An empirical examination of the relationships between Adult Attention Deficit, Personal Task Management Systems and Role Stress

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Department or Administrative Unit


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Adult attention deficit disorders (AAD) and stress are pervasive and significant experiences with mostly harmful consequences for both employees and organizations as a whole. This research study proposes a link between AAD and role stress. Adults who are experiencing the core symptoms of AAD (difficulties with task activation, concentration, effort, emotional interference and accessing memory) are less likely to develop an effective task management system. This in turn should lead to higher levels of role stress. Both the association between AAD and total role stress (r = 0.34, p < 0.01), and the more specific associations between AAD and role overload (r = 0.26, p < 0.01), role ambiguity (r = 0.31, p < 0.01) and role conflict (r = 0.26, p < 0.01), were statistically significant. The associations between the lack of an effective task management system and both AAD (r = 0.41, p < 0.01) and total role stress (r = 0.64, p < 0.01) were statistically significant. The Sobel test (Z = 6.57, p < 0.00) provides support for the hypothesis that the lack of an effective task management system fully mediates the relationship between AAD and role stress. Future research needs to draw samples from a variety of work situations.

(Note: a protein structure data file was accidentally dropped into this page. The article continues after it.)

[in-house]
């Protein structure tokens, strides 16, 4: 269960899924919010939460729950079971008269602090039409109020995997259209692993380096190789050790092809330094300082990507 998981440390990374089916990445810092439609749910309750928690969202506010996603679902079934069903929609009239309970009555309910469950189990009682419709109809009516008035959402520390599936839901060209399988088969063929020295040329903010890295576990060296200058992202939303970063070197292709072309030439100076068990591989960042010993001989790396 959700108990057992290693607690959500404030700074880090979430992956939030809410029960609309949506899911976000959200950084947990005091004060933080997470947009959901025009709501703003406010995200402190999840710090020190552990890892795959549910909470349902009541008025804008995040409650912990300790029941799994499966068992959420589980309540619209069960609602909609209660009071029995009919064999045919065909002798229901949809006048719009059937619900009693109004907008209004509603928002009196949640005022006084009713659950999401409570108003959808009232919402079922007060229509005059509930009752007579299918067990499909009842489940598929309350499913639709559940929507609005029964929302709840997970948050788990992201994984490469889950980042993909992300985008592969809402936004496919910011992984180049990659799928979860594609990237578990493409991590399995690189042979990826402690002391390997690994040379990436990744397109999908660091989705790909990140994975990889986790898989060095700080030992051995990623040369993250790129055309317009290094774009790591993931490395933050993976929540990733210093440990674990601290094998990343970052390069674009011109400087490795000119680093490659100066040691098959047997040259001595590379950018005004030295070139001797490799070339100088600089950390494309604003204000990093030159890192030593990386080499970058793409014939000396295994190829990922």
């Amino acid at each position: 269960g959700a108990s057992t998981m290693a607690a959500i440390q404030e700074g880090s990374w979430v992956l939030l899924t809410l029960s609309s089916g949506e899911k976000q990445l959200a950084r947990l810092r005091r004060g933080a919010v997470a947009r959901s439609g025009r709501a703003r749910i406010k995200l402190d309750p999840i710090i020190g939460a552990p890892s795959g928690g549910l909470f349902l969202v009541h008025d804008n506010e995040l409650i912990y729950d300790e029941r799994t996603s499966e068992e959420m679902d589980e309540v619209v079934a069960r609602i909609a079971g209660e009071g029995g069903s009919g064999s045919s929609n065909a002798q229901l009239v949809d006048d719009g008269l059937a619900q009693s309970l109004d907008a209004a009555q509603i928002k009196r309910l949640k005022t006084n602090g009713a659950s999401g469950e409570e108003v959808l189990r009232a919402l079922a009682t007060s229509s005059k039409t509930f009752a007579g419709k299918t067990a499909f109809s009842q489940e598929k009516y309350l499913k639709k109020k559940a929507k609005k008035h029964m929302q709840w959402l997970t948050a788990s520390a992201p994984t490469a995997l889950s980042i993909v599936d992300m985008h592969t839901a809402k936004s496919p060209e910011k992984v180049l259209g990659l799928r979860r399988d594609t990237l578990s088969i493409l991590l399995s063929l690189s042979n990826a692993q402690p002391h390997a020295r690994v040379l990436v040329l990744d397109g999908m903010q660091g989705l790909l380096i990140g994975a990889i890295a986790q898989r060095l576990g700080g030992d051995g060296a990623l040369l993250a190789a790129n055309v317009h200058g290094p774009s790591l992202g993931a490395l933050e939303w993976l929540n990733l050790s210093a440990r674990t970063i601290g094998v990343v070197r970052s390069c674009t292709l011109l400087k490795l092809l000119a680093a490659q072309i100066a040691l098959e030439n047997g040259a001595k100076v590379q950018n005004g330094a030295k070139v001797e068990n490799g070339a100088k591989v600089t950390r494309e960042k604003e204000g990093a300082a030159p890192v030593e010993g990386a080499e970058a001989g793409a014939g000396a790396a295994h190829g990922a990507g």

This article was originally published in Journal of Behavioral and Applied Management. The full-text article from the publisher can be found here.

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Journal of Behavioral and Applied Management


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